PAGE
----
Narrator: This is Science Today. The concept of one disease fighting off or preventing another is not new. In fact, one of the best known examples dates back to 1798, when Edward Jenner used cowpox to prevent smallpox.
Stiehm: Jenner found out that milkmaids who were milking cows got an illness called cowpox and they were subsequently immune to getting smallpox. So, he took the material – the source – from this one girl and gave it to a child and this child was protected against smallpox. And so cowpox, which is the disease that cows get protects against another disease called smallpox.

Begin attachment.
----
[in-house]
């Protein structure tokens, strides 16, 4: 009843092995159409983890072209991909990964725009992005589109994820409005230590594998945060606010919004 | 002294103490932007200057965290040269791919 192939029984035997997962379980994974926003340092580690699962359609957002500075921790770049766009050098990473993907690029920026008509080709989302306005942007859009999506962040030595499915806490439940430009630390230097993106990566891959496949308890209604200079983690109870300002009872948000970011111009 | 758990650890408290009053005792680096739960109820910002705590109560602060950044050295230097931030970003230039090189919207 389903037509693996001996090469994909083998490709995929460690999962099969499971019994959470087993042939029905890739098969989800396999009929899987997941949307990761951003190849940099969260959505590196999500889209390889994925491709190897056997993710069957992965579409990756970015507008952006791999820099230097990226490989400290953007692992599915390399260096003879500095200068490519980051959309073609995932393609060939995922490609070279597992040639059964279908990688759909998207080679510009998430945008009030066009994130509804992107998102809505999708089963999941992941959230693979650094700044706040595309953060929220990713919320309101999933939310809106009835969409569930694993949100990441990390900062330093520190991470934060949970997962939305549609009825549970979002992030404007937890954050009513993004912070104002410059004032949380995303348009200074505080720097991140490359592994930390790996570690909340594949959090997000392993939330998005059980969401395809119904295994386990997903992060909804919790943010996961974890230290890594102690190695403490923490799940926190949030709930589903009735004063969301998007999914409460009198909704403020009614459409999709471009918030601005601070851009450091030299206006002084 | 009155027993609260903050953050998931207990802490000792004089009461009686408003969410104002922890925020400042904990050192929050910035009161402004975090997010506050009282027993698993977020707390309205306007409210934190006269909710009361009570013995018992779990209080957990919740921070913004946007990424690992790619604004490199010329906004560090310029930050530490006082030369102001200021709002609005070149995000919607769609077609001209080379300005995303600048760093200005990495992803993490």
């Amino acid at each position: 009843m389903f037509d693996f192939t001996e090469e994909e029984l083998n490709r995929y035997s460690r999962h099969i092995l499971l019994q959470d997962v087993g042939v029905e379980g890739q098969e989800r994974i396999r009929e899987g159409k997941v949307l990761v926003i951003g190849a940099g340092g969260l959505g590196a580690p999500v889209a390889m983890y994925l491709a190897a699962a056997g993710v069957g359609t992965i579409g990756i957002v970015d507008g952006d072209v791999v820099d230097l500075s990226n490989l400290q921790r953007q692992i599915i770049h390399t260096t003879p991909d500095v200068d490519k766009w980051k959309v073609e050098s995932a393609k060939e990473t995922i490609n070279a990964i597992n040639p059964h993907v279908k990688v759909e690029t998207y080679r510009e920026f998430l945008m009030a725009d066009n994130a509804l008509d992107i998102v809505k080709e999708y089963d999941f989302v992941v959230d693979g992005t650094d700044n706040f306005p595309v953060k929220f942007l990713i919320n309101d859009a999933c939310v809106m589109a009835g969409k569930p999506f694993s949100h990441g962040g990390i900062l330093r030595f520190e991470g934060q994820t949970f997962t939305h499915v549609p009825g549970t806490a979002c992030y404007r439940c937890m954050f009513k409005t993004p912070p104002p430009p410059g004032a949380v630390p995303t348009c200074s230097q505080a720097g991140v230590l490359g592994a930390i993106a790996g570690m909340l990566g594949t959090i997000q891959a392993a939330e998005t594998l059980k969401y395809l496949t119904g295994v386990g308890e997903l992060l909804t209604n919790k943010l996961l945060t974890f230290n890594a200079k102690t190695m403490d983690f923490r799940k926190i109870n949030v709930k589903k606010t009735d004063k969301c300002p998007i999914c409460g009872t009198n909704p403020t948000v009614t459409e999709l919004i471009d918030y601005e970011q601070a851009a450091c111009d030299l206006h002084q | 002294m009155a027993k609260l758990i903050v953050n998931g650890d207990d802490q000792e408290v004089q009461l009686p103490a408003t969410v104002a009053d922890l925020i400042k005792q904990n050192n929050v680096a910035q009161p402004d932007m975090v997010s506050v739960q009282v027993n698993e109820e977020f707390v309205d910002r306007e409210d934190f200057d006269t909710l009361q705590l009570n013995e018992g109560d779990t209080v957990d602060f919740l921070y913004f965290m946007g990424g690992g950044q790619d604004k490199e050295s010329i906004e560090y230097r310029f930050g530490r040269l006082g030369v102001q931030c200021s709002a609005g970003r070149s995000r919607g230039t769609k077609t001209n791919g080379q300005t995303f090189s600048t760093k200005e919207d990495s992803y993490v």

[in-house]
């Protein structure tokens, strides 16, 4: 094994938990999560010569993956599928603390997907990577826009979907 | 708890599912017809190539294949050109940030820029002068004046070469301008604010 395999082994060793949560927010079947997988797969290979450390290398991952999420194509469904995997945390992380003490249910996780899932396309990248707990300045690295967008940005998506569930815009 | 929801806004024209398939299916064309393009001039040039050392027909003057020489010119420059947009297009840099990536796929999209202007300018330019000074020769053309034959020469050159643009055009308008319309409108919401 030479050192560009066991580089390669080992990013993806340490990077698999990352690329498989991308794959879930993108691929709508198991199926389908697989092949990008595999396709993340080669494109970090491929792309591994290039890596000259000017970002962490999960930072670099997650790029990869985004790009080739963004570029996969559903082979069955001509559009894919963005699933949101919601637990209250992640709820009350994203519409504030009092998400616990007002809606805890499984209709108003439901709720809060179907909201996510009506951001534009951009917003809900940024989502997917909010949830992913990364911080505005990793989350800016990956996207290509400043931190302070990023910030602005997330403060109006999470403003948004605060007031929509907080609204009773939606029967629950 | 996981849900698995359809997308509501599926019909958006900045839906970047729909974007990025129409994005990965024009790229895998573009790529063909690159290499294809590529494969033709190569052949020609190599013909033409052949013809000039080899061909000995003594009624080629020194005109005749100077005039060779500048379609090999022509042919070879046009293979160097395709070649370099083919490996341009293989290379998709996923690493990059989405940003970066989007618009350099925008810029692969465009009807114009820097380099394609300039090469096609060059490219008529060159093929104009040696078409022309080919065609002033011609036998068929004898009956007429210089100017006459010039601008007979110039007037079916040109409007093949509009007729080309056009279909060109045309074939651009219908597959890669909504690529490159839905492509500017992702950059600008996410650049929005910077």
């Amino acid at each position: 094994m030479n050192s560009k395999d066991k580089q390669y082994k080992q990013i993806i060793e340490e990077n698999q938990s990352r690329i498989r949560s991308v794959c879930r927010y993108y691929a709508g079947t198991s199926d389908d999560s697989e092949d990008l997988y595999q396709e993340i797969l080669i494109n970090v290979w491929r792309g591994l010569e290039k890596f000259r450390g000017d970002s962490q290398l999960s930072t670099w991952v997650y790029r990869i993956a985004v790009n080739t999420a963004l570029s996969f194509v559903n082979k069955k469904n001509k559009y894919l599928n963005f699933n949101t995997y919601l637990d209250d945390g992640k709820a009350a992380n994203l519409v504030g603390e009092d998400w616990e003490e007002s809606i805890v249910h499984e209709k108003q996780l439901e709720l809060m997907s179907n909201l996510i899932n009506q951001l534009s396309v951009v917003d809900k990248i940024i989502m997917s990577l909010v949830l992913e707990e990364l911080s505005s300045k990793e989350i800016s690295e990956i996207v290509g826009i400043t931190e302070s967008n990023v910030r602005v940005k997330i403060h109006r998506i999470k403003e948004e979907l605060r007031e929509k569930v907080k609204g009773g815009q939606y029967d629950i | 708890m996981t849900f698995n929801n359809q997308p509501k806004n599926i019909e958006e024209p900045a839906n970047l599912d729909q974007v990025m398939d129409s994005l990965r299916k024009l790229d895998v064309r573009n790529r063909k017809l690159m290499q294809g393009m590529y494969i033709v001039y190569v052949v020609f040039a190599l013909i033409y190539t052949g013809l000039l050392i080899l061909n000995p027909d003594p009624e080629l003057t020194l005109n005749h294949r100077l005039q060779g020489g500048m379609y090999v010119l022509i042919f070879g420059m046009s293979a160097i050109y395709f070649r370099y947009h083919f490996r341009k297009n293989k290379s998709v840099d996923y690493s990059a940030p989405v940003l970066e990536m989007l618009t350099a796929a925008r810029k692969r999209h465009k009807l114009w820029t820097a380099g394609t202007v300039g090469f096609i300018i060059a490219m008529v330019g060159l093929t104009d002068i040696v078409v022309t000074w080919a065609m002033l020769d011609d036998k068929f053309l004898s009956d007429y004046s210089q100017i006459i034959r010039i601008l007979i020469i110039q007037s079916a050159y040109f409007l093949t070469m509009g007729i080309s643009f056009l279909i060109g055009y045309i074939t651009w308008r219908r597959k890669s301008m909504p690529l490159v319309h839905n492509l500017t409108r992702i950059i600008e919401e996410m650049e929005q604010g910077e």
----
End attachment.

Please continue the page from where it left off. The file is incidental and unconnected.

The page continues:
Narrator: Dr. E. Richard Stiehm, a professor of pediatrics at UCLA, has written a paper chronicling the phenomenon of disease vs. disease and says the concept could possibly be used today.
Stiehm: This concept that one disease makes another disease less severe tells us a great deal about both diseases and often will lead to therapeutic advances, vaccines, special diets, etc.
Narrator: For Science Today, I'm Larissa Branin.